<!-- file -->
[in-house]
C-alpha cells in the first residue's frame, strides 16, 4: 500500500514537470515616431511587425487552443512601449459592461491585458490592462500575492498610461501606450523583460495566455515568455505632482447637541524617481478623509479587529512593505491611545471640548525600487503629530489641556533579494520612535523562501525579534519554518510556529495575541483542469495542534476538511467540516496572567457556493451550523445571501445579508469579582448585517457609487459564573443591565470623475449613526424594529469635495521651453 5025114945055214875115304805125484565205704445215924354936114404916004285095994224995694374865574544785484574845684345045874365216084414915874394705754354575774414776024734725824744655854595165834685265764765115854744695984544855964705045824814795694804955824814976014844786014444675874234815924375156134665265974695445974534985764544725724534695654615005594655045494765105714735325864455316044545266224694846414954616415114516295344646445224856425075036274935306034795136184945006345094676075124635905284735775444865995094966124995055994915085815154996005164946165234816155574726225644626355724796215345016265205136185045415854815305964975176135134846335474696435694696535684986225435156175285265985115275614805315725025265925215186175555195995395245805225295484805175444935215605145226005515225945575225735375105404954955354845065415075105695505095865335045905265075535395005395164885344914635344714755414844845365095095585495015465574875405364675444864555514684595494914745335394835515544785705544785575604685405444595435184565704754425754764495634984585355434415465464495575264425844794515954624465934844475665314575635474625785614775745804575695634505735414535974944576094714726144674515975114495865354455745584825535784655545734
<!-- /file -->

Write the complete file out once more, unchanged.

[in-house]
C-alpha cells in the first residue's frame, strides 16, 4: 500500500514537470515616431511587425487552443512601449459592461491585458490592462500575492498610461501606450523583460495566455515568455505632482447637541524617481478623509479587529512593505491611545471640548525600487503629530489641556533579494520612535523562501525579534519554518510556529495575541483542469495542534476538511467540516496572567457556493451550523445571501445579508469579582448585517457609487459564573443591565470623475449613526424594529469635495521651453 5025114945055214875115304805125484565205704445215924354936114404916004285095994224995694374865574544785484574845684345045874365216084414915874394705754354575774414776024734725824744655854595165834685265764765115854744695984544855964705045824814795694804955824814976014844786014444675874234815924375156134665265974695445974534985764544725724534695654615005594655045494765105714735325864455316044545266224694846414954616415114516295344646445224856425075036274935306034795136184945006345094676075124635905284735775444865995094966124995055994915085815154996005164946165234816155574726225644626355724796215345016265205136185045415854815305964975176135134846335474696435694696535684986225435156175285265985115275614805315725025265925215186175555195995395245805225295484805175444935215605145226005515225945575225735375105404954955354845065415075105695505095865335045905265075535395005395164885344914635344714755414844845365095095585495015465574875405364675444864555514684595494914745335394835515544785705544785575604685405444595435184565704754425754764495634984585355434415465464495575264425844794515954624465934844475665314575635474625785614775745804575695634505735414535974944576094714726144674515975114495865354455745584825535784655545734